So yesterday I got a phone call from Patty who was interested in my 125 Dynamite Drills, but was a little hesitant.
Patty just bought one of my competitor’s products and told me it really didn’t have a lot of stuff she hadn’t seen before and that she was really looking for something new and innovative.
Patty went on to explain that she needed ideas to help disguise reps, so her students wouldn’t become bored. I asked her more about what she teaches, how her classes are structured, etc, to get a good idea if my product would be suitable for her.
To paraphrase one of her questions, she asked:
“How can I disguise reps so my students don’t get bored. Do you have anything in your products that will help them learn a striking combination like punch, up, hook? You see I’ve got a lot of beginners who aren’t ready for sparring or forms yet, so I’m really looking for ideas to help the beginner.”
So I started thinking what I might have to help. I immediately opened up my own copy of 125 Dynamite Drills and browsed through to find something in there that might help her.
There are over 200 drills in the ebook when you include the variations, so it took me about 30 seconds to find some good drills and give her some ideas.
Without going into detail of all the drills in the guide, here are some ideas for you too, just in case you (like Patty) have a similar question. Let’s consider Patty’s combination for this example below.
Combination : Punch, Uppercut, Hook
Here are some ways to practice this using simple basic repetitions.
From a stationary position:
- Basic reps to the count.
- Use the “Plus One” method (great for teaching new combos or for beginners)
Teach the combo one technique at a time, 10 reps, then add the second technique, 10 more reps, then add the 3rd technique, practice 10 more reps. Switch sides of the body, repeat.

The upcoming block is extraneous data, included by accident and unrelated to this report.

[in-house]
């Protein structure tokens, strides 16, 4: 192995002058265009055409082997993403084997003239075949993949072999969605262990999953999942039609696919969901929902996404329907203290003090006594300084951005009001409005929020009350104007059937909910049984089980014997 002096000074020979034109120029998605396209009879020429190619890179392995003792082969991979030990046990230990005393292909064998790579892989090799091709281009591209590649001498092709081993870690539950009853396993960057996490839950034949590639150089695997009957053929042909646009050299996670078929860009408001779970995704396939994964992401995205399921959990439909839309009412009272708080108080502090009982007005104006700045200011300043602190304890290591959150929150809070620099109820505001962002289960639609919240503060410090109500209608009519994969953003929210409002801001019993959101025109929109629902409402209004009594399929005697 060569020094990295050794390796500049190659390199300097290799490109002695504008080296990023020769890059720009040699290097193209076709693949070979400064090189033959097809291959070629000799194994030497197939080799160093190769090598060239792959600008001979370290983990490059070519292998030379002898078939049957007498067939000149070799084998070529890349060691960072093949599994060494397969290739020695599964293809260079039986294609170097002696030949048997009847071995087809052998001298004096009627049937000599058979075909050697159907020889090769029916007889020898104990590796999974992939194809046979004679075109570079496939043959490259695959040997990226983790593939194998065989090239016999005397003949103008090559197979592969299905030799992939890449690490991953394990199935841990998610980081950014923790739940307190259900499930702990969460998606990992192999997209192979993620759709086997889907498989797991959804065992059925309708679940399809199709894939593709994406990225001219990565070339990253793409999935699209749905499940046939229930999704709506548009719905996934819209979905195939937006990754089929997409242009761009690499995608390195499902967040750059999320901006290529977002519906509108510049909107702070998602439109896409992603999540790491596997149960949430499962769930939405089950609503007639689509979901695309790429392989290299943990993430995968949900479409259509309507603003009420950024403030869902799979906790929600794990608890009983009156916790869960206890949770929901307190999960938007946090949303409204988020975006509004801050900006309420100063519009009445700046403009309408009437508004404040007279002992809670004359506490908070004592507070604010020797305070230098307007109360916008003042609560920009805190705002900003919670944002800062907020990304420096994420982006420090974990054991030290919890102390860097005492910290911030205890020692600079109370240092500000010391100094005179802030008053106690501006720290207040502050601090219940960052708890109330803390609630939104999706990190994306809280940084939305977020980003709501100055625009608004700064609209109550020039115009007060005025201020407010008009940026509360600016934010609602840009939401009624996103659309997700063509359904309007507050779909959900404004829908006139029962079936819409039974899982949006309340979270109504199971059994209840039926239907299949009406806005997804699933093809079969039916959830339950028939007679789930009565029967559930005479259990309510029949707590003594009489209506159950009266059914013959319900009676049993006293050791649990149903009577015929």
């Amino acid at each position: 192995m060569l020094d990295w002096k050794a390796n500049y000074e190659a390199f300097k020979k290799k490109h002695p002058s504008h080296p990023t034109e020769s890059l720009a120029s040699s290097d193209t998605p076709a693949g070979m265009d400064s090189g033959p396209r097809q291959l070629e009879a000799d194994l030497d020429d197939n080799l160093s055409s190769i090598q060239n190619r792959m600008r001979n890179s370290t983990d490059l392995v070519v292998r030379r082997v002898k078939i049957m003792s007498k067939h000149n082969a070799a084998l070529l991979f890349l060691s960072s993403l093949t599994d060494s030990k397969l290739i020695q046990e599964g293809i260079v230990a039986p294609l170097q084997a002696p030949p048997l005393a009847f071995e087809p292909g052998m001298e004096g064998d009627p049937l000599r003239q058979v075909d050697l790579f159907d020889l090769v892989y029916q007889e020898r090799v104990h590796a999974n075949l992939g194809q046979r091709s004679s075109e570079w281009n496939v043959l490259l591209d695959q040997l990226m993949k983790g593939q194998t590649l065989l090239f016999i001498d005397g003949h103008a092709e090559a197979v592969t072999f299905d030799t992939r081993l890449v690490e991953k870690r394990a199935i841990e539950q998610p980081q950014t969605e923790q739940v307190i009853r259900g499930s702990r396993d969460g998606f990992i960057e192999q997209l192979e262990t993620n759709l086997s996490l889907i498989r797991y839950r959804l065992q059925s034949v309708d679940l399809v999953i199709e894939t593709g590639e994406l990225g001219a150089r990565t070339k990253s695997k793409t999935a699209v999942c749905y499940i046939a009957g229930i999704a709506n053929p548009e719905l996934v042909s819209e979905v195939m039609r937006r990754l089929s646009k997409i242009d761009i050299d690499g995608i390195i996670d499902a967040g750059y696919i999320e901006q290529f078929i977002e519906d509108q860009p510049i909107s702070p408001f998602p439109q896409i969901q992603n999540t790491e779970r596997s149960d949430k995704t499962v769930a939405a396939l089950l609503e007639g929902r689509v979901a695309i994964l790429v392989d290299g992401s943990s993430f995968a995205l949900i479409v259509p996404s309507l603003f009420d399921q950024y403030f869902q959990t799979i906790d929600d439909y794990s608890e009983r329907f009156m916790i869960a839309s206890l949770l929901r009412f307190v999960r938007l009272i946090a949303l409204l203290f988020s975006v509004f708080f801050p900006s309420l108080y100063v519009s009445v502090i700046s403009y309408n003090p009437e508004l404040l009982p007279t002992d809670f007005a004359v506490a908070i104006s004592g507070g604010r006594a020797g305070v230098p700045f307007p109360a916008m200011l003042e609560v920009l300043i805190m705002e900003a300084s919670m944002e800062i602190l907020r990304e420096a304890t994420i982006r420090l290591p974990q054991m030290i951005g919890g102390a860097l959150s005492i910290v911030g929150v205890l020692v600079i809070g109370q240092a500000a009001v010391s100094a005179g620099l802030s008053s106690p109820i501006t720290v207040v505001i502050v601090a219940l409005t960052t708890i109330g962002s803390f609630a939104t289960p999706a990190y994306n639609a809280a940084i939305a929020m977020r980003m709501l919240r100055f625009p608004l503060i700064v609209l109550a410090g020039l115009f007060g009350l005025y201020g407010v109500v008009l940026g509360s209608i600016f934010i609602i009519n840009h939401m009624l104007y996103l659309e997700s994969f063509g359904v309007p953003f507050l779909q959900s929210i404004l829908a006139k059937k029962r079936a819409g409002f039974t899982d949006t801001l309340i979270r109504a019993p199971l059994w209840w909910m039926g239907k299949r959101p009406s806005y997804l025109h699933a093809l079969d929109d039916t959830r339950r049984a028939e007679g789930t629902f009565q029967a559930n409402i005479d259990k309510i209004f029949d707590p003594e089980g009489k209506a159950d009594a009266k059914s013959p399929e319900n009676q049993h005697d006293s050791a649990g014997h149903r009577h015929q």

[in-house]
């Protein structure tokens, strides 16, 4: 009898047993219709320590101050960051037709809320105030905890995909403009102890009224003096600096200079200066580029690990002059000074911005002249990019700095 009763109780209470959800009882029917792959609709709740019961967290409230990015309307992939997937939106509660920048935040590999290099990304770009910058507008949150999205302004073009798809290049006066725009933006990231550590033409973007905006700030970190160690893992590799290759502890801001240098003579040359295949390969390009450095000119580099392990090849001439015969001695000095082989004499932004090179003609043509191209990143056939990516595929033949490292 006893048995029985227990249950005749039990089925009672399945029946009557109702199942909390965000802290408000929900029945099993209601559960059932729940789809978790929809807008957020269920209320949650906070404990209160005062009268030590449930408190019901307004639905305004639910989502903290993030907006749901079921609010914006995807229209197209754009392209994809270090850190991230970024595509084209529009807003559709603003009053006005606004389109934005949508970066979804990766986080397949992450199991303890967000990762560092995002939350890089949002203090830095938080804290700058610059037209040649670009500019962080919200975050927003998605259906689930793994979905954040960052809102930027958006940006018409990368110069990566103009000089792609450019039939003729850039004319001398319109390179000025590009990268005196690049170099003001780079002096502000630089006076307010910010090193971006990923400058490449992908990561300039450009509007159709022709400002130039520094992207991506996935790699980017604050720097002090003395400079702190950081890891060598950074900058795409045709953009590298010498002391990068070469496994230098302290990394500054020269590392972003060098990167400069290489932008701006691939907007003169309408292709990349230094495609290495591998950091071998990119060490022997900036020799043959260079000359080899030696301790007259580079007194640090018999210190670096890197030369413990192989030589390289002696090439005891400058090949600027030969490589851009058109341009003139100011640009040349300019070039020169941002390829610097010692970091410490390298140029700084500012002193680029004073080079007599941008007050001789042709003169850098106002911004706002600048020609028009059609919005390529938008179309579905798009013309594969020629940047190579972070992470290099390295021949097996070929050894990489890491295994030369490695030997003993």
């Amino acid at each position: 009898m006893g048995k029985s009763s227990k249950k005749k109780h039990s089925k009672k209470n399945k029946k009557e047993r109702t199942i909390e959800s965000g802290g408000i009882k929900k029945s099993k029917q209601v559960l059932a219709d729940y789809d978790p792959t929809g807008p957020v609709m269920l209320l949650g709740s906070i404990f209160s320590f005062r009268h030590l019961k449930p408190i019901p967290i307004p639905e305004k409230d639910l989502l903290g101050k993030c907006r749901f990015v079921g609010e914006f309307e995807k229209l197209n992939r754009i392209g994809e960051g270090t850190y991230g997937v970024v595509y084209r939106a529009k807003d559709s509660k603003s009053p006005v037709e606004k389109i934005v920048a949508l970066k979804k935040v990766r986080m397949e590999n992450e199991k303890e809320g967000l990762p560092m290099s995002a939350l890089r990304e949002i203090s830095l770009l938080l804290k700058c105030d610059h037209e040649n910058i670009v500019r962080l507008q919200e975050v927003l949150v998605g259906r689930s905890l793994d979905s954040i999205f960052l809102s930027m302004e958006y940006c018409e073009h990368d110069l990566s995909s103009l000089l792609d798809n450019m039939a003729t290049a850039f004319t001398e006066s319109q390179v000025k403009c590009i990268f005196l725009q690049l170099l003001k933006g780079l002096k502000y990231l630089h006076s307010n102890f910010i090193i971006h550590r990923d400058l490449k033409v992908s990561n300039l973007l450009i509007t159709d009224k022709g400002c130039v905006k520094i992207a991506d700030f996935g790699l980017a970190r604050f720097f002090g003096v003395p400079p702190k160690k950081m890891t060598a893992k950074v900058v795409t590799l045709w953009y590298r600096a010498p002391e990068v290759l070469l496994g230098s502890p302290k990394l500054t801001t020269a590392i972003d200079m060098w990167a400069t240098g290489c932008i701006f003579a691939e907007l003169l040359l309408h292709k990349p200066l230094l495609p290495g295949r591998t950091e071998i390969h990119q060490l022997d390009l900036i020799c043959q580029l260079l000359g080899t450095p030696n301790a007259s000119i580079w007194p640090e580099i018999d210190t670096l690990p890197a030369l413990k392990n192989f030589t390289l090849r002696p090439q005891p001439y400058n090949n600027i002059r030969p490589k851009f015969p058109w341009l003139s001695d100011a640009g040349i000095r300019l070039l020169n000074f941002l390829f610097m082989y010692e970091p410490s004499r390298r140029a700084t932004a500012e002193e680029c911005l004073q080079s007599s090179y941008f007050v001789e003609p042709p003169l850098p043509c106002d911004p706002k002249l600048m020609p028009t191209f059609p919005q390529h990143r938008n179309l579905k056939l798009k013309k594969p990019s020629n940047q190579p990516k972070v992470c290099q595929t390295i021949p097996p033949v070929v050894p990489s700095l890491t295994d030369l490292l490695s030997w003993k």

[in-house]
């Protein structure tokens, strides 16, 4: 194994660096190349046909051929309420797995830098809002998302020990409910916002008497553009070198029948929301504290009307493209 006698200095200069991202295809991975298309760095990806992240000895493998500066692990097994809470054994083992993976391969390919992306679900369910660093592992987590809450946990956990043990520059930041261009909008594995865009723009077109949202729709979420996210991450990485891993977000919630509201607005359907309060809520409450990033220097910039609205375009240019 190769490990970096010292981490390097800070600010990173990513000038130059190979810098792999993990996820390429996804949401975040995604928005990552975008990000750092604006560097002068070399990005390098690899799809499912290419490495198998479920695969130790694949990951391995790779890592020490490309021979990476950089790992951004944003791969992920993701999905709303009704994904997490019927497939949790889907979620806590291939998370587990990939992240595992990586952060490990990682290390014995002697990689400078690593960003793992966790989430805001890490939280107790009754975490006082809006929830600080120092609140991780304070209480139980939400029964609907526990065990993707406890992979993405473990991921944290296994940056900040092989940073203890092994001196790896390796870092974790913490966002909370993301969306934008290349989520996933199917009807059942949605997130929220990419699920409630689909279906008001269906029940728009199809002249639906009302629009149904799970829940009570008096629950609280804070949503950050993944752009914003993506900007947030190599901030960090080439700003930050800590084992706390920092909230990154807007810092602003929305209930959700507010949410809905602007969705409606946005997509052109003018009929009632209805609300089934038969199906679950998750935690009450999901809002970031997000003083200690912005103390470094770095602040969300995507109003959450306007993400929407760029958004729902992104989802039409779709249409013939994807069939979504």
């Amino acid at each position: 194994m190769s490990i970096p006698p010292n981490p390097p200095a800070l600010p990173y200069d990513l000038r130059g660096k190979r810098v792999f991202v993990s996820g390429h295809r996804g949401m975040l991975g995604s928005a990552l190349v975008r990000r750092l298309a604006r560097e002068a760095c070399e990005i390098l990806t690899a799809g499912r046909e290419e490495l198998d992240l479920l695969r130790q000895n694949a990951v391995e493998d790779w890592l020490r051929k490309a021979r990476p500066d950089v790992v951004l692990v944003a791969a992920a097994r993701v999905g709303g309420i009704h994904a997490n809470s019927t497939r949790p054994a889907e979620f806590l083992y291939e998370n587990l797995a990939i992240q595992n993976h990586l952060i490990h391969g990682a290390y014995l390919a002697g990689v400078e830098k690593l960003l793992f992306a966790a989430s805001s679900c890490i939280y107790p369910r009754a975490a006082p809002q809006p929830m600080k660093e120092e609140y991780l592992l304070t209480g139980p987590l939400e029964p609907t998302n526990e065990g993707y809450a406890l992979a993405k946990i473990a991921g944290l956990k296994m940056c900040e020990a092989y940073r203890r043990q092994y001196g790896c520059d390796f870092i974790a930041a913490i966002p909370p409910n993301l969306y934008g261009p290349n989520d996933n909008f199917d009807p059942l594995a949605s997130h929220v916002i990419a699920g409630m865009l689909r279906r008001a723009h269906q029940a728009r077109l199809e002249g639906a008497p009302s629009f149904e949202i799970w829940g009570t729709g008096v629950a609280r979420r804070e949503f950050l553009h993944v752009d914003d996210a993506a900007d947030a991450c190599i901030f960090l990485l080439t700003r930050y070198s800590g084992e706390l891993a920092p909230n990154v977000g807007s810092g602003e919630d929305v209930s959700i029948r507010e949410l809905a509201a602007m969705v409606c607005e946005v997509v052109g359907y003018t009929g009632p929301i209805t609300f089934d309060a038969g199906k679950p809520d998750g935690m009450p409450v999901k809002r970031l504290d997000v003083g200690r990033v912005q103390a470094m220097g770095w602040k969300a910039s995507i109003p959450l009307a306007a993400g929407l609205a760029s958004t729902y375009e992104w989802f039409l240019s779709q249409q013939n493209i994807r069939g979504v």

This is a little more tasty, but let’s make it a little more appealing…
(A fun challenge is to allow each student to choose the next technique and the whole class must repeat the entire combo 5 times. Then the NEXT student adds ANOTHER technique and the whole class must repeat 5 times… and so on. See how many continuous techniques your students can remember!)
- Practice with variations
Which hand does the first punch? Front or rear? Change up the combo to use both sides of the body.
- Practice as a group in a circle to the count.Everyone faces inwards so they are opposite someone else. Tell the group they must be faster than the person across from them. Watch how much faster they perform their technique!Now try everyone facing outwards. Now there is no copying, and no distraction for visual learners. See how the performance changes for different students.Now have everyone face the same direction in their circle and do more reps.
Small adjustments like these make simple combinations more fun and relieves the monotony.
Now let’s take a look at incorporating this combo into some simple stepping drills.
- Practice stepping forward practicing the combination, being sure each time to use the other side of the body with each step.
- Repeat again using variations as above.
- Use the “Plus One” method as above.
With a partner:
- Using focus mitts
- Use the “Plus One” method described above.
This time do 10 reps of the basic 3 technique combo. Then change roles and add a new technique with each change. Repeat until you have a 10 technique combo! You can limit them to only choosing certain techniques.
- Add movement – partner moves away, circles left, right or moves toward their partner to crowd their space (great for learning footwork)
- As a speed test – how many sets can one student do within 30 seconds? Have the partner count. Change roles and repeat. Students must try to beat their first score.
- Teaching method
- Have each student take turns to explain and teach the combination back to their partner, from both stances utilizing both sides of the body.
So there you have it… a quick brain storm to give you some quick ideas.
And this was just for learning ONE combo for beginners. We didn’t even look at more advanced ideas for using this combo for sparring or self defense. And we didn’t look at any ideas for learning kata/forms, or endurance and warm-up…
So I’d like to thank Patty again for putting her trust in me. I’d also like to thank her for her question and sparking the idea to write this post that’s allowed me to help you with some ideas for your classes too.
Now what was with all those references to food? I must be hungry… time for breakfast.
Until next time, enjoy!